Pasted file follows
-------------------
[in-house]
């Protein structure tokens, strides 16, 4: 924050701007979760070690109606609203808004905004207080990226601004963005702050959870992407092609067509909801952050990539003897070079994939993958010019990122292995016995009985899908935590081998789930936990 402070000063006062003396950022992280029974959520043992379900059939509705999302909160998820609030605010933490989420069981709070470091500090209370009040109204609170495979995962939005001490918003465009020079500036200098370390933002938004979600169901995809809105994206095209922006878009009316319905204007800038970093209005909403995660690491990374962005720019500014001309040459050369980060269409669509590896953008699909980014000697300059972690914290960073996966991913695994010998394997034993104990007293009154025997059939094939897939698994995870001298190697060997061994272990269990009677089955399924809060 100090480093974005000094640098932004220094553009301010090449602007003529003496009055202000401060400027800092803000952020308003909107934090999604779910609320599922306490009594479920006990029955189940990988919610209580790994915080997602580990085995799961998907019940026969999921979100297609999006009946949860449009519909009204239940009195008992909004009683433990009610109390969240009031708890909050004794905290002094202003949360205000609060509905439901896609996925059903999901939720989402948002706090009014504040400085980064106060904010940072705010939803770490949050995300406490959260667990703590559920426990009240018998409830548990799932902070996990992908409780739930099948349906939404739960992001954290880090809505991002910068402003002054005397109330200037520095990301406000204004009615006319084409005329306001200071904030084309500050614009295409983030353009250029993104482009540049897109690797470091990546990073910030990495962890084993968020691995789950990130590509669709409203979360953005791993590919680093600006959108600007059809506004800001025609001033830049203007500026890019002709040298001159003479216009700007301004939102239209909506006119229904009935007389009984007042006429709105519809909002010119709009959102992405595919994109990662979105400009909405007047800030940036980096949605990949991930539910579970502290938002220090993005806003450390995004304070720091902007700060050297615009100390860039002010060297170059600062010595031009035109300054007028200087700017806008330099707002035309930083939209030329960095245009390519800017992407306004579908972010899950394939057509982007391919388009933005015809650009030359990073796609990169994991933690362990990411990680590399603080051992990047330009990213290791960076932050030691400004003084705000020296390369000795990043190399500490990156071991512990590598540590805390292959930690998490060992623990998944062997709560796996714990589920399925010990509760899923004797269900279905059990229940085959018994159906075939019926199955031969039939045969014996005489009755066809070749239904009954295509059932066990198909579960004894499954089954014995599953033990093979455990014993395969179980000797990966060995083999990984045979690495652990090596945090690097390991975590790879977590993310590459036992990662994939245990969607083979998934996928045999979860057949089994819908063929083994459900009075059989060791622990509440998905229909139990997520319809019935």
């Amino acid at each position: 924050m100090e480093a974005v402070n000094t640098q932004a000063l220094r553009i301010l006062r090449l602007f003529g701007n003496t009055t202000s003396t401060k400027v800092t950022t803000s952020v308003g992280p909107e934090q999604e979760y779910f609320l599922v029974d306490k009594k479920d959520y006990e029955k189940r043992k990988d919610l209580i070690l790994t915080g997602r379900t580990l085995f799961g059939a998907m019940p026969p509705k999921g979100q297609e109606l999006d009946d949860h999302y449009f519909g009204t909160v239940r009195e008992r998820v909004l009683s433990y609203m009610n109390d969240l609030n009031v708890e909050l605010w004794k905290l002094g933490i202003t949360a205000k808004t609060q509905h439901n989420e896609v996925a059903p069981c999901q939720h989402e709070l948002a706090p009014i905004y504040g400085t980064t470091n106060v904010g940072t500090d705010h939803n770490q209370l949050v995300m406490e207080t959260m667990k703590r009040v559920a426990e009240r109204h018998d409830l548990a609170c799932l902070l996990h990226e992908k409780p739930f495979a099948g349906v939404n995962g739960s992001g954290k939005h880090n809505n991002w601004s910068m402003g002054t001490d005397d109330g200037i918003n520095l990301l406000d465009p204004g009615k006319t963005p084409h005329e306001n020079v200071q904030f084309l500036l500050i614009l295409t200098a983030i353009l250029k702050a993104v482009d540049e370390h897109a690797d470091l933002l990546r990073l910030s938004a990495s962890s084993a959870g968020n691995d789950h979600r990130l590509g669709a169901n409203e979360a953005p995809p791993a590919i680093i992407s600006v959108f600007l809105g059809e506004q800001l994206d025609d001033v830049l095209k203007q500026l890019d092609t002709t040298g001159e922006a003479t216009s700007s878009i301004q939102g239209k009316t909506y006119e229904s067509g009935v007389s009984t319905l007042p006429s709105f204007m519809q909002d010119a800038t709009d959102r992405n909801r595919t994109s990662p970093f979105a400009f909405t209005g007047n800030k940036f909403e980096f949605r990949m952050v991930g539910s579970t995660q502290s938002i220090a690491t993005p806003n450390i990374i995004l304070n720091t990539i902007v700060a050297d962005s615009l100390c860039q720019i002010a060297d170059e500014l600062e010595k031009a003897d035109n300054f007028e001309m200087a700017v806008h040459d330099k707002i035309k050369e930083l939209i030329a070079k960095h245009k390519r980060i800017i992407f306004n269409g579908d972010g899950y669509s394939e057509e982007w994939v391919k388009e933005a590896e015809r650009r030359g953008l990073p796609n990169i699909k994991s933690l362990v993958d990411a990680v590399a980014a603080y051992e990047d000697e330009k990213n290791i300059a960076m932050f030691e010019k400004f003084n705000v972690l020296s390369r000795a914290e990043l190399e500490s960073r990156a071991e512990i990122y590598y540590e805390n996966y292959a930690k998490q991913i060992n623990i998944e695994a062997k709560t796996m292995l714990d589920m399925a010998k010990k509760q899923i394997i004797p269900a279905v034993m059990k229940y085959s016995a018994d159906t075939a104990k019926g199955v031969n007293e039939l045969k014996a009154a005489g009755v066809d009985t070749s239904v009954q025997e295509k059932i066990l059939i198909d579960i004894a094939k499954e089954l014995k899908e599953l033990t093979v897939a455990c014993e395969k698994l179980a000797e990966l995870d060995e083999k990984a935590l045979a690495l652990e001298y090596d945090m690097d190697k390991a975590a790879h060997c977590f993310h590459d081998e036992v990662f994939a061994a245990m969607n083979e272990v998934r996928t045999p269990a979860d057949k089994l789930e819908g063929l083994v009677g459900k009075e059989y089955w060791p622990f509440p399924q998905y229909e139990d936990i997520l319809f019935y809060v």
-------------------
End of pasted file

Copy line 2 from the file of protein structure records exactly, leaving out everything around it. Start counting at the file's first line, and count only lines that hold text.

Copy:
């Protein structure tokens, strides 16, 4: 924050701007979760070690109606609203808004905004207080990226601004963005702050959870992407092609067509909801952050990539003897070079994939993958010019990122292995016995009985899908935590081998789930936990 402070000063006062003396950022992280029974959520043992379900059939509705999302909160998820609030605010933490989420069981709070470091500090209370009040109204609170495979995962939005001490918003465009020079500036200098370390933002938004979600169901995809809105994206095209922006878009009316319905204007800038970093209005909403995660690491990374962005720019500014001309040459050369980060269409669509590896953008699909980014000697300059972690914290960073996966991913695994010998394997034993104990007293009154025997059939094939897939698994995870001298190697060997061994272990269990009677089955399924809060 100090480093974005000094640098932004220094553009301010090449602007003529003496009055202000401060400027800092803000952020308003909107934090999604779910609320599922306490009594479920006990029955189940990988919610209580790994915080997602580990085995799961998907019940026969999921979100297609999006009946949860449009519909009204239940009195008992909004009683433990009610109390969240009031708890909050004794905290002094202003949360205000609060509905439901896609996925059903999901939720989402948002706090009014504040400085980064106060904010940072705010939803770490949050995300406490959260667990703590559920426990009240018998409830548990799932902070996990992908409780739930099948349906939404739960992001954290880090809505991002910068402003002054005397109330200037520095990301406000204004009615006319084409005329306001200071904030084309500050614009295409983030353009250029993104482009540049897109690797470091990546990073910030990495962890084993968020691995789950990130590509669709409203979360953005791993590919680093600006959108600007059809506004800001025609001033830049203007500026890019002709040298001159003479216009700007301004939102239209909506006119229904009935007389009984007042006429709105519809909002010119709009959102992405595919994109990662979105400009909405007047800030940036980096949605990949991930539910579970502290938002220090993005806003450390995004304070720091902007700060050297615009100390860039002010060297170059600062010595031009035109300054007028200087700017806008330099707002035309930083939209030329960095245009390519800017992407306004579908972010899950394939057509982007391919388009933005015809650009030359990073796609990169994991933690362990990411990680590399603080051992990047330009990213290791960076932050030691400004003084705000020296390369000795990043190399500490990156071991512990590598540590805390292959930690998490060992623990998944062997709560796996714990589920399925010990509760899923004797269900279905059990229940085959018994159906075939019926199955031969039939045969014996005489009755066809070749239904009954295509059932066990198909579960004894499954089954014995599953033990093979455990014993395969179980000797990966060995083999990984045979690495652990090596945090690097390991975590790879977590993310590459036992990662994939245990969607083979998934996928045999979860057949089994819908063929083994459900009075059989060791622990509440998905229909139990997520319809019935």